The High-Stakes Industry Undresses the Alluring Mechanisms of the Financial World
The financial sector finally gets the sex and drugs treatment in HBO’s new show Industry, where a class of 20-somethings fights each other for a position at a prestigious London investment bank. The show sits comfortably in between Euphoria and Succession, two other HBO shows that attempt to process the mechanisms of our modern world. While Industry is made with HBO’s typically high standards and attention to details, its beats are starting to feel familiar.
Industry follows a group of 20-somethings as they make their start at the fictional Pierpoint and Co. The show is a hybrid high school dramedy with most of the drama focused on the characters and situations. Of the main cast, the audience will relate most strongly to Harper, a New Yorker from SUNY (the State University of New York) who has somehow managed to land a spot at Pierpoint. The rest of the cast includes Yasmin, a rich girl whose privilege is looked down upon at the office, Robert, a party boy from a working-class background, and Gus, a prime minister wannabe who takes himself too seriously.
For the most part, the show’s elements all add up. The characters are likable, the lingo is accurate, and everyone looks like they actually belong. However, it is all starting to feel a little predictable. The requisite amount of drugs pops up, as does an early episode sex scene between two characters who shouldn’t be doing it. One character is shown harsh realities about the industry, another overachieves, and another meets an unexpected dismissal.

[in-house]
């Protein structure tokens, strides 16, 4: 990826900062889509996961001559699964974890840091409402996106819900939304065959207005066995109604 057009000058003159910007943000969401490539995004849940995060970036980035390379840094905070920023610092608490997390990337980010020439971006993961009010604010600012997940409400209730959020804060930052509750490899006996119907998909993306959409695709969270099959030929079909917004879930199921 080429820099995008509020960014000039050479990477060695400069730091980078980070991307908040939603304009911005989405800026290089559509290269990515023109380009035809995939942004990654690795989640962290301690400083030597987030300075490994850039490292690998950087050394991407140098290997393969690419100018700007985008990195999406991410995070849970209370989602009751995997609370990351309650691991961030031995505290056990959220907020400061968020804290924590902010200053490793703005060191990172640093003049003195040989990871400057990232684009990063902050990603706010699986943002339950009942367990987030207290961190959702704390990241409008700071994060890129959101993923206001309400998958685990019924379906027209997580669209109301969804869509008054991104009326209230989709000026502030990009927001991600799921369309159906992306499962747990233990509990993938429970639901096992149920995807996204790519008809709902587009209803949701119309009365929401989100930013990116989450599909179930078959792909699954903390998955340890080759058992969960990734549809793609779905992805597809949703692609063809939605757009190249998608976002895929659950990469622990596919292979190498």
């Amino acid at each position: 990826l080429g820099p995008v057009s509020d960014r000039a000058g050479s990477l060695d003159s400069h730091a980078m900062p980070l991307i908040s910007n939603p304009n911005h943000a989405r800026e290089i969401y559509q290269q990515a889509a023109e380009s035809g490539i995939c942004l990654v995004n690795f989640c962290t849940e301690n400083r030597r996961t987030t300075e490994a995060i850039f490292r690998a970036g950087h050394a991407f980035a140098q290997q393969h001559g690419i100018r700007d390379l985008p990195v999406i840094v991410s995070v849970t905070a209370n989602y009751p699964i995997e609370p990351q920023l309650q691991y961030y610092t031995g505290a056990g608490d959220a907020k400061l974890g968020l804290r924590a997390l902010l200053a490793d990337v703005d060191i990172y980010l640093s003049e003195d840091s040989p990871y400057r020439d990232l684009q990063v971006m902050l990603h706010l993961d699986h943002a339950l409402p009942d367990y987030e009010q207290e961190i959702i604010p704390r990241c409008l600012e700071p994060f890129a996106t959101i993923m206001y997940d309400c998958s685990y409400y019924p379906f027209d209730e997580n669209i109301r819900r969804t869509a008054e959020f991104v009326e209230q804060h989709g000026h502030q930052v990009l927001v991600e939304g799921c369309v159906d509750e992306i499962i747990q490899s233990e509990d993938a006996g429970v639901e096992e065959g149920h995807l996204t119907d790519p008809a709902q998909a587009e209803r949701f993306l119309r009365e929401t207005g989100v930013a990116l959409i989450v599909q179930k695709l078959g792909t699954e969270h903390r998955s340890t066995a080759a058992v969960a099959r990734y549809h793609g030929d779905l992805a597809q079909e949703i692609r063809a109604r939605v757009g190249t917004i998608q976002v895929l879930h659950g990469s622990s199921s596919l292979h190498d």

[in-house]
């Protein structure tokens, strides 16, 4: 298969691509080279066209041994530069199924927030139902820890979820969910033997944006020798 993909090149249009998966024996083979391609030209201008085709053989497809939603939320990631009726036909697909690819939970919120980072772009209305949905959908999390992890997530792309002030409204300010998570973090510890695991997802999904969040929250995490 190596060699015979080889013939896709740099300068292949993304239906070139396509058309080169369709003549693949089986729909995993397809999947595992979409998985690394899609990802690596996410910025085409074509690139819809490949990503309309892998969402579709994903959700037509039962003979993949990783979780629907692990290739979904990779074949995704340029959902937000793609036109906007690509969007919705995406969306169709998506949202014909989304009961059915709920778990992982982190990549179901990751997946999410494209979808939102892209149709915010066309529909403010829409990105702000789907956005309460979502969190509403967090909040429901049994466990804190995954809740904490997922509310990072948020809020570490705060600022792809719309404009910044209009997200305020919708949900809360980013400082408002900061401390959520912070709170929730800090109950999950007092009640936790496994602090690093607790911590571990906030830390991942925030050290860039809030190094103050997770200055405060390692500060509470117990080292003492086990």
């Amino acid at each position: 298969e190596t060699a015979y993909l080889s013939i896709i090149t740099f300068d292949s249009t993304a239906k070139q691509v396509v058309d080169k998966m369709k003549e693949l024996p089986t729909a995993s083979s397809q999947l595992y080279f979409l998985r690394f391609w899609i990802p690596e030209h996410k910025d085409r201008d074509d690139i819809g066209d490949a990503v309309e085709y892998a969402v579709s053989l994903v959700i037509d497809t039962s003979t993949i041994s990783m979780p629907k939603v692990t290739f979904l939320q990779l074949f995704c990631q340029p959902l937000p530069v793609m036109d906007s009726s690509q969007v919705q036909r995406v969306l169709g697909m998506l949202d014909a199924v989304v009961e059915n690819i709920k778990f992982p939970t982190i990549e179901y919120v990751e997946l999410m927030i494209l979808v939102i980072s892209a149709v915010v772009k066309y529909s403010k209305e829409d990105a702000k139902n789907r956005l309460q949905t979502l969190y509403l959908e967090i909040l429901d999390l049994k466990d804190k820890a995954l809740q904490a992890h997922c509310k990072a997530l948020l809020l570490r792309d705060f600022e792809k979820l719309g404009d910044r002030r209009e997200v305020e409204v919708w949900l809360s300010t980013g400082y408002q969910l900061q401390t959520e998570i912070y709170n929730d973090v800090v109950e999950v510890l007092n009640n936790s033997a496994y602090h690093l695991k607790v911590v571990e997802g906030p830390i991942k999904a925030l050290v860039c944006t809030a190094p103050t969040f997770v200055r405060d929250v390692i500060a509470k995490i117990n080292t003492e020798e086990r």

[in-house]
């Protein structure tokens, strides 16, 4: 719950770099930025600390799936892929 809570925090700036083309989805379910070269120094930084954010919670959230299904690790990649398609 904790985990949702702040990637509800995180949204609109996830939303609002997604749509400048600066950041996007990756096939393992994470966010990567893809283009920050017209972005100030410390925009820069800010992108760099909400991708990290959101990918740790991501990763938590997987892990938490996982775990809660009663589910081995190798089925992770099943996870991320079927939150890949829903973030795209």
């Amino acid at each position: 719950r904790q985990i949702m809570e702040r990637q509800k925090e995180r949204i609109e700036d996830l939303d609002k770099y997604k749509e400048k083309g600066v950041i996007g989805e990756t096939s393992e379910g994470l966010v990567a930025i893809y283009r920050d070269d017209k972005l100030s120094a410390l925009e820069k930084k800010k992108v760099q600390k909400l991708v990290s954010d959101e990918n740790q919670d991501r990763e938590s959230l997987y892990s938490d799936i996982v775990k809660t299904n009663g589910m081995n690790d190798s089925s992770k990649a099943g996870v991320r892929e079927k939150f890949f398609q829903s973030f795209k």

HBO has a storied history of these business undressings, from Silicon Valley to Veep to Ballers, showing equal parts the ridiculousness and the allure that keep these sectors at the front of the news. With Industry, HBO seems to be getting a little passive. The suits and boardrooms of Succession, the soundscapes and drugs of Euphoria—you can almost see the meeting where someone said, “Let’s just do a banker show next.”
With that said, it must be noted that the show is almost flawless in its construction. This is HBO, after all, and it wouldn’t lean so hard on a formula if it wasn’t so good at it. The attention to detail is so good it is invisible, with credit going to creators Mickey Down and Konrad Kay, two investment bankers turned screenwriters. Technical terms are thrown left and right with no explanation. Instead of intimidating the viewer, however, it makes one feel included.
The cast is exciting, eclectic, and just generally a good group to follow, and they, without question, carry the show. Marisa Abel and Harry Lawtey, who play Yasmin and Robert, respectively, are stellar, while Ken Leung and Priya Burford provide strong supporting turns.
The show’s depiction of London from the perspective of a young investment banker never gets as indulgent as other shows might. Industry is savvy enough to know these kids will only have enough time for the office, the pub, and their beds. Most interesting though is the sniff of class warfare commentary that isn’t as present in other HBO works. While Entourage and Sex and the City epitomized HBO’s “rich people porn,” the protagonists of Industry are younger and grew up in a different world. They are more worldly than Vinny Chase and Carrie Bradshaw, and therefore more interesting.
For those done with the HBO format, perhaps it's best to look elsewhere but, for fans of this kind of story, Industry proves that once again nobody does it like HBO does.
Industry is now streaming on HBO Go.